Saturday, May 2, 2015

What is The Worth of a Midwife?

This is a question that I often find myself contemplating. What is my worth as a midwife?  I wish to be able to give my knowledge and support to every person who would want it.  The reality is that that is not really possible. This is a fine line we walk as midwives. We wish to serve all but realistically we simply cannot. Here are some of my thoughts on the issue of why it is important to be “paid” in some way. I spend hours, days, weeks, months, years serving at the feet of my clients. I do so, willingly and with respect, but that does not make it easy. I do not expect to live a life of luxury, in fact, my life is pretty minimalist but I do expect and dare I say deserve to be able to provide the necessities for myself and my family.

·         Balance: work-life balance is a serious issue. In order for me to be the best midwife possible, both clinically and emotionally, I need a balance. Quality time off to spend with my own family, to practice self-care and to simply relax and have fun. I am no good to anyone if I run myself into the ground by working too much.

·         Energy exchange: providing quality midwifery care is energy intensive. Being open, available and supportive while at the same time monitoring the health of each client requires focus, time and strict attention to many details. This energy output deserves to be reciprocated in some way; this does not have to be monetary however, in our current society this is how the exchange of energy is most often handled.  Believe me, I see the value in a barter/trade system for goods and services but in the current culture I can’t make my car payment (and I need a car to be able to get to my clients) within that framework.

·         Time spent studying: I spent years of my life dedicated to learning my craft and I continue to spend a good amount of time staying current and continuing to learn. To go to midwifery school, I had to take out student loans and those need to be paid. Now, is there a big problem with our current educational system that saddles people like me with huge debt? Absolutely! Do I still have these payments to make? Yes.

·         Time away from my own family: to me, this one of the biggest ironies of midwifery. Midwives strive to support families in all that we do, we fight for people to be able to have the best choices and care available. We are focused on helping to foster strong, healthy families and yet we’re often doing so at the expense of time away from our own children and family. If I am going to be away from my own family and children, I need to be bringing something back with me, like; food for the table, helping to provide the roof over our heads, clothes for my family, the ability to have some fun as a family every so often, etc.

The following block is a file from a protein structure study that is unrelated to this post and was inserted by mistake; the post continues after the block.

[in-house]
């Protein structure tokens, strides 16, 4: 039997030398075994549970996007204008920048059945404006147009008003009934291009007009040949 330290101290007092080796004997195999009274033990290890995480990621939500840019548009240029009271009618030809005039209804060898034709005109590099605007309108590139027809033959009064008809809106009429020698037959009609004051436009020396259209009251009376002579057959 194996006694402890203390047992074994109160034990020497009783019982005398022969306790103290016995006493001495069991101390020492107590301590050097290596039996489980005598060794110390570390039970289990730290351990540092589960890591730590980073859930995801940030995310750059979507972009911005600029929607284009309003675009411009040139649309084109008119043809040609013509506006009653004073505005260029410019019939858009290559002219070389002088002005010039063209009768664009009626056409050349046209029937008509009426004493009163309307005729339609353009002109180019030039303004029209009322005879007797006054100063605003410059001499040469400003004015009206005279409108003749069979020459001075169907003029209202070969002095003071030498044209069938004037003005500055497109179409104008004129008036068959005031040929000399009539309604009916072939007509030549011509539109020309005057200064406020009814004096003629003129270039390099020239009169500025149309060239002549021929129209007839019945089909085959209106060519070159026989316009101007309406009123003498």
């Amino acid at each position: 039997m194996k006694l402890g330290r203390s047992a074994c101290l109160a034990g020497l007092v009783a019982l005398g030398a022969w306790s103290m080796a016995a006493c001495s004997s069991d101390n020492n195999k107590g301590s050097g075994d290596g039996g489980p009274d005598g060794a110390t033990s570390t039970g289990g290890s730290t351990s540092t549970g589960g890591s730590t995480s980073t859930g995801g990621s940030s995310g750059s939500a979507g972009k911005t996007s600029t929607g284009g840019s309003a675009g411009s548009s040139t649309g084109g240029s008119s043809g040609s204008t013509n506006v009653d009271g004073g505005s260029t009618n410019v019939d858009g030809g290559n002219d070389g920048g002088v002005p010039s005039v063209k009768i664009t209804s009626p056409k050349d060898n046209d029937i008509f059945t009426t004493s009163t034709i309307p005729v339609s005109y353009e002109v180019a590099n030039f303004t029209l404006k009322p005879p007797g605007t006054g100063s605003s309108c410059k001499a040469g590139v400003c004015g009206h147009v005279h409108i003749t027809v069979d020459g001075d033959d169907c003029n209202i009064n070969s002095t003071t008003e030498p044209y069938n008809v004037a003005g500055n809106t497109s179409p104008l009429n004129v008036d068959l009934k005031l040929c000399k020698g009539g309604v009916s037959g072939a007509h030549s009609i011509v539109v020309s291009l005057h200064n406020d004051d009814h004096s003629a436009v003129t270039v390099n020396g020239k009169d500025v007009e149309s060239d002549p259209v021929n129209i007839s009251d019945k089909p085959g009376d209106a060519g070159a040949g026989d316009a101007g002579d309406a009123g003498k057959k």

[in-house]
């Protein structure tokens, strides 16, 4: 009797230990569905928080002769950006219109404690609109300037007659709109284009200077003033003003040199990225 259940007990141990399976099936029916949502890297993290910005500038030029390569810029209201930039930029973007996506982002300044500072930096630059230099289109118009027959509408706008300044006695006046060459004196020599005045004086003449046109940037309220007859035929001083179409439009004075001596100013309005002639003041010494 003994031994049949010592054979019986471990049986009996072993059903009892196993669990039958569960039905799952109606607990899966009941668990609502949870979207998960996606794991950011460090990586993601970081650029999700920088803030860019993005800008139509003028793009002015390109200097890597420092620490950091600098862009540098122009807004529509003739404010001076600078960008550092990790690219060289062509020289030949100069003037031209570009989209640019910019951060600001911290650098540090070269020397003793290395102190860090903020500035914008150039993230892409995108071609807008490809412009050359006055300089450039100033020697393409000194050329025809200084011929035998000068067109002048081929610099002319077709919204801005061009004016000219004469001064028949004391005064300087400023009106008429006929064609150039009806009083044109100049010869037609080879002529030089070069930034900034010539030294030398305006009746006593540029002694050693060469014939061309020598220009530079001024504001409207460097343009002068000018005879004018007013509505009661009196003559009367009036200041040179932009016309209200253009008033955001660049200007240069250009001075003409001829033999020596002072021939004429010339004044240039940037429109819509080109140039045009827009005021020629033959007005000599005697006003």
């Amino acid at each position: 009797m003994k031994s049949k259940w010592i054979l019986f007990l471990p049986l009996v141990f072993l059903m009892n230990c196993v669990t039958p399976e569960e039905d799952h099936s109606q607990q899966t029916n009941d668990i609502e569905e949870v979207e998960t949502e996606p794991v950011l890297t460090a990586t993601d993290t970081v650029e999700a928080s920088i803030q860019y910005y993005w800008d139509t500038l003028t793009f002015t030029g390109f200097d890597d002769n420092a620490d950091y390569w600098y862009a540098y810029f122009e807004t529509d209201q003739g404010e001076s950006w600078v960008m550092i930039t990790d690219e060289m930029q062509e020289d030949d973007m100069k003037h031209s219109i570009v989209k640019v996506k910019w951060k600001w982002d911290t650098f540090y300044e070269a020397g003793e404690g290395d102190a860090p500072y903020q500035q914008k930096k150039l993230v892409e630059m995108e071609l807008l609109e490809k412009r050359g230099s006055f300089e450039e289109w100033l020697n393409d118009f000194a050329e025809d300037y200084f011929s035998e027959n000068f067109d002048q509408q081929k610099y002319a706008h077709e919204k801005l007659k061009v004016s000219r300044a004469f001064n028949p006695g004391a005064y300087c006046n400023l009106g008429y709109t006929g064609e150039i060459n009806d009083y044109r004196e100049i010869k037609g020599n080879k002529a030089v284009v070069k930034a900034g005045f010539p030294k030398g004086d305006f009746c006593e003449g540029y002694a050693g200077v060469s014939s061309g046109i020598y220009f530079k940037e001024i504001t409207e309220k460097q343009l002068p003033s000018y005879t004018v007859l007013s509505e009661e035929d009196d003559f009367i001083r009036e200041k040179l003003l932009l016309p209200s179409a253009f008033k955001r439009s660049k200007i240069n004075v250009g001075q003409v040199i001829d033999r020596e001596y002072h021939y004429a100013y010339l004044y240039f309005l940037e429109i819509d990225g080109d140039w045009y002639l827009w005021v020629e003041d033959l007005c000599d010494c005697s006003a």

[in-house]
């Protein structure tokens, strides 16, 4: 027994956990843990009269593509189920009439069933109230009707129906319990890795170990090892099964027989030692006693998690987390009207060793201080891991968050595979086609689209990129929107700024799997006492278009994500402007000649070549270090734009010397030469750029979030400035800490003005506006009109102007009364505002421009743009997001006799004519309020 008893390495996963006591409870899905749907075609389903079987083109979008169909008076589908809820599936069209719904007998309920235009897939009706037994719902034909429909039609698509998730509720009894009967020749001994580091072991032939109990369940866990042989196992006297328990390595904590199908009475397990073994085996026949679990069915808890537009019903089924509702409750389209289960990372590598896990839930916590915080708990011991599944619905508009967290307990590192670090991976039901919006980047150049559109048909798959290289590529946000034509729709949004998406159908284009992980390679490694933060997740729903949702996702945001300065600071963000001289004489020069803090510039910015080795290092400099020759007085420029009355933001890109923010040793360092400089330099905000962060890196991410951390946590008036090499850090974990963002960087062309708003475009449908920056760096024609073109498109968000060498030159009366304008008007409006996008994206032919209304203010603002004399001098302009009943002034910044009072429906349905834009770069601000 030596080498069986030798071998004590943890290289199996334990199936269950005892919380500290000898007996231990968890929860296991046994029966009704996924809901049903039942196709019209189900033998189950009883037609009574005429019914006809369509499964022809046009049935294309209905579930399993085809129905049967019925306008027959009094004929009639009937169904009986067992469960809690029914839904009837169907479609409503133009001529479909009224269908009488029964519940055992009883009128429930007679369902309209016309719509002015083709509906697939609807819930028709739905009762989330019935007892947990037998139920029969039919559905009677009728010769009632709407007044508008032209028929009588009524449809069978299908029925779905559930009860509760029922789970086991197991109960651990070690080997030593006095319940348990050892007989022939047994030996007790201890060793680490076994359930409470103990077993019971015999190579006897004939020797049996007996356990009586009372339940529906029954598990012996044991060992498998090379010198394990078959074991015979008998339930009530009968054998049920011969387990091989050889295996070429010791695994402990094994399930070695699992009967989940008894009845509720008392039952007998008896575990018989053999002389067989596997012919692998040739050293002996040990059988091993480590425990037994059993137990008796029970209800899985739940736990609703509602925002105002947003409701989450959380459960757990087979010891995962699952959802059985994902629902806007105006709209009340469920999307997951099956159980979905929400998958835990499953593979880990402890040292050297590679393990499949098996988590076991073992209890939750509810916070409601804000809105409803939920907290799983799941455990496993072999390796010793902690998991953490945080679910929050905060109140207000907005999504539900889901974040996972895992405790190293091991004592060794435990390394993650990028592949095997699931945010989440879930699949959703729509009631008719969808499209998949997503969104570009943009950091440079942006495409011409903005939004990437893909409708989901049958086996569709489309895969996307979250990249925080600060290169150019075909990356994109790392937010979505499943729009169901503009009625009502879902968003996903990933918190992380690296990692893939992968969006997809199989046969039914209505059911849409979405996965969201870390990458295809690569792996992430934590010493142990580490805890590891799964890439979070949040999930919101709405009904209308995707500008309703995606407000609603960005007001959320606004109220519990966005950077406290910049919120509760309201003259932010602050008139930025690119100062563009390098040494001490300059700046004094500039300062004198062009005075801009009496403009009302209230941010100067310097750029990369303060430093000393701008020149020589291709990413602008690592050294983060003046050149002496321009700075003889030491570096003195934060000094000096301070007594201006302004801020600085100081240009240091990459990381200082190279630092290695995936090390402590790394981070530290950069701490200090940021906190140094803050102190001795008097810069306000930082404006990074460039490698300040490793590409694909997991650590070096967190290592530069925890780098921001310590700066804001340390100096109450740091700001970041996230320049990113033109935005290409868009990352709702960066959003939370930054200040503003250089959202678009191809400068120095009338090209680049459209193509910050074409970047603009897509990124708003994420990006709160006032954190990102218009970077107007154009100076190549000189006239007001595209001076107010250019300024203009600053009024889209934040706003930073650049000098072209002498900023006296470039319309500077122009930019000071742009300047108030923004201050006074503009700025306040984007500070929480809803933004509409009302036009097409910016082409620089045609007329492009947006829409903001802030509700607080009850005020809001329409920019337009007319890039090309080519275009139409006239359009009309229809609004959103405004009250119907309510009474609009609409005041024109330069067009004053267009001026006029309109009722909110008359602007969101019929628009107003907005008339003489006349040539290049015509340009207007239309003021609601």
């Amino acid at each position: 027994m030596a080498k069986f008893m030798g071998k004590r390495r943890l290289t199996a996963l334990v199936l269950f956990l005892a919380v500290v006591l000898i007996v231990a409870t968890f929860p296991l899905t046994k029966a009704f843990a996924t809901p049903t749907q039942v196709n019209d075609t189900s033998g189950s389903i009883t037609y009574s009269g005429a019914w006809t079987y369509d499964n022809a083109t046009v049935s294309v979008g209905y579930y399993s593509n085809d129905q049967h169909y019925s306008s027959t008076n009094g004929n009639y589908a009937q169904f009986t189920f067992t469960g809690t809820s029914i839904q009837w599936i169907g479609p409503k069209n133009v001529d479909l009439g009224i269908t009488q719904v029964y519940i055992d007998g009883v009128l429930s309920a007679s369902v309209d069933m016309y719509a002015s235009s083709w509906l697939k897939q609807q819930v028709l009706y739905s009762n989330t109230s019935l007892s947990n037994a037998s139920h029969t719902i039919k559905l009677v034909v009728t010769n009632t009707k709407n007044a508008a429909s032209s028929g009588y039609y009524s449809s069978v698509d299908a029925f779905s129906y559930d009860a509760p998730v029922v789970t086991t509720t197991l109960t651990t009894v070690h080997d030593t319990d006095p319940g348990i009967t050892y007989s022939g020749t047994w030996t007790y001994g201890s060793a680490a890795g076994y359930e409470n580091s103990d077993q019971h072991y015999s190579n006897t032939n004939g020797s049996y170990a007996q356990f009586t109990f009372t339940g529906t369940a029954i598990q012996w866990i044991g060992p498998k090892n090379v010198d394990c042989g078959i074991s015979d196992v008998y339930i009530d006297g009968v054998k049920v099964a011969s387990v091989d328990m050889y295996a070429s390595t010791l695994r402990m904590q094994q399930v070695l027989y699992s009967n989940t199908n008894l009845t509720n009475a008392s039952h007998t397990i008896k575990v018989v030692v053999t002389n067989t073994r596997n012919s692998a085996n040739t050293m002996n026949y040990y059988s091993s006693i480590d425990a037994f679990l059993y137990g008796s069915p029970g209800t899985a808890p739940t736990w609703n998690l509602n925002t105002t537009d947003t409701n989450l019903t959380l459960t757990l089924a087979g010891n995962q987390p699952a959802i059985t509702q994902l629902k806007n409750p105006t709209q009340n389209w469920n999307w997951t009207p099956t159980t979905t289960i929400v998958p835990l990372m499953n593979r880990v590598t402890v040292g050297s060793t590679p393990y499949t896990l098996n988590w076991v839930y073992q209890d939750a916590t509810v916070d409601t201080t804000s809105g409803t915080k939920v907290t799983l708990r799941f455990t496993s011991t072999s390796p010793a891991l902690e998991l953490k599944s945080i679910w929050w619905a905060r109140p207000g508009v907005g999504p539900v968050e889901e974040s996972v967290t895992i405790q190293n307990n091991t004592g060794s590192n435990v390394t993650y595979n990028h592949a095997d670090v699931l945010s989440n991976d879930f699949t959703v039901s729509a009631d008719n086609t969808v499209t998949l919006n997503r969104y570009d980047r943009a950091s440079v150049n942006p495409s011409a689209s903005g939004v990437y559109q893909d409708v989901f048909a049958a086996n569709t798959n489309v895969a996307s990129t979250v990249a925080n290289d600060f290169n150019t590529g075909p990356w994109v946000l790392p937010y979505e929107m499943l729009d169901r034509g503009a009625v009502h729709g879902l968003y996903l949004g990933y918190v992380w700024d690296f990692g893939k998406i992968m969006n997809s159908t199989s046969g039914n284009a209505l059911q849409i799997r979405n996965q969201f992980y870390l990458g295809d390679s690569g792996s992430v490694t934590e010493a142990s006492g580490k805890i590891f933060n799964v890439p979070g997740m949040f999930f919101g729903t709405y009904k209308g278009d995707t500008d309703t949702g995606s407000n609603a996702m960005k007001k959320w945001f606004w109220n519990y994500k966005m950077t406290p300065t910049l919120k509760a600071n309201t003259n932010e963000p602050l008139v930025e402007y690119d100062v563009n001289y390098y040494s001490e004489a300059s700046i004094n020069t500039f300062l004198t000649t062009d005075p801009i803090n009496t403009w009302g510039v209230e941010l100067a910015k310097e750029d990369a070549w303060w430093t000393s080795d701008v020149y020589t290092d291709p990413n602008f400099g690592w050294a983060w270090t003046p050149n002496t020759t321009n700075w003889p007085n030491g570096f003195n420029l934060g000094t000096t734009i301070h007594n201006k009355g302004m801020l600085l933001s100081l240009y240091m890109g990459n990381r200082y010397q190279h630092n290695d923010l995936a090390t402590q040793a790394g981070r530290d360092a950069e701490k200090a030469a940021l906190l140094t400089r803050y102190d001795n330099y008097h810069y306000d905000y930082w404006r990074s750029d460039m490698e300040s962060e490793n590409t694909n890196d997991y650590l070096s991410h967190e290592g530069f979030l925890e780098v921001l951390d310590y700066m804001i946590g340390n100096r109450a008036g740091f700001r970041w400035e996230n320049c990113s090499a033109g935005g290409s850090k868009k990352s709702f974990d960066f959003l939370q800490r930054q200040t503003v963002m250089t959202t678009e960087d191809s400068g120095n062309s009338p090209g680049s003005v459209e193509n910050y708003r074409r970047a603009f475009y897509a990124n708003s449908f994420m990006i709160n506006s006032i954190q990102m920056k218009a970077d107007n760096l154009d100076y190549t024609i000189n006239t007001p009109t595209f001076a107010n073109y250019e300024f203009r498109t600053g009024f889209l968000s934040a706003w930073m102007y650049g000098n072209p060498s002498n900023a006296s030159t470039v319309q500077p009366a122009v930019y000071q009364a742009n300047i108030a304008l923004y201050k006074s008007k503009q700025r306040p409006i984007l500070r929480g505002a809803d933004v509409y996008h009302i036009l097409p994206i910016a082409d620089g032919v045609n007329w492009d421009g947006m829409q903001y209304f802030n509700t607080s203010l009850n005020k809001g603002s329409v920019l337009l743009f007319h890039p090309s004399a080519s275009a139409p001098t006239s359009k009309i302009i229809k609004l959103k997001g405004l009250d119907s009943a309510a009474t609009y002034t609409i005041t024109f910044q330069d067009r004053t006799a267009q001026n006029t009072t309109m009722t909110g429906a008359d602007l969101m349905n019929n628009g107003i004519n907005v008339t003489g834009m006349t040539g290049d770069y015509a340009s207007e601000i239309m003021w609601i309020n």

·         Marginalization of women: this is a big one for me. Historically speaking, women have been marginalized in our culture. While we are in a much better place now than we were, say 100 years ago, we are still marginalized. Our work is often undervalued and under paid. Midwifery is a classic example of traditional “women’s work” that is undervalued and overlooked. As a midwife, I am also a woman and I need to be able to provide for my own family. Again, in our current system, that is done through the exchange of money. Are my clients also in this marginalized group? Yes. And is there a huge problem in our current health care system in regards to access? Absolutely! We as women need to stand up and demand better. We as women need to stop “taking it” and subvert the dominant paradigm. Through my work, I hope to be working towards this goal by empowering and fostering strength in my clients and their families. The other side of the coin is the reality that I must also function in our current currency driven society.

OK, there are some of my current thoughts on the topic of “giving it away”. What are your thoughts?....

This post was recently republished on Birth Wisdom, a resource for maternal health advocates by Birth Institute. Want to become a midwife? Check out the Birth Institute Holistic Midwifery program. 


  1. I have definitely met and spoken with midwives who believe that is wrong to charge families at all for their services. While each midwife must make these types of decisions for herself and I would never tell someone that she must charge money, I have been told and heard that midwives who charge are not "real" midwives. Thoughts?

  2. If you do not charge, someone else is paying your way through life. The demands of midwifery are such that we leave children with spouses or others. At the very least, the spouse should not fear worry about caring for children instead of working, and babysitters must be paid. Right now I have a client paying me in food. I have a lot of kids, so that works!

  3. Thanks for commenting, Science Momma. And yes, we as members of a family need to contribute to that family. Bartering is a good option if it is for a service or good that you truly need, food would def fit that bill!

  4. I think the midwife deserves for earning money as their hard services for patients. My sister is a midwife and she working 15 to 18 hours per day for their patients. So, she is demand for high package. Midwifery Courses are completed in more than four years with highly fees structures.

  5. I can't imagine expecting to see any other health professional, or really any other kind of professional, and not pay them. In fact, I would question the ability of any midwife that didn't need to earn a living. Midwives offer so much more than OBs do in terms of nurturing, holistic care and education, I would be willing to pay more for their wonderful work.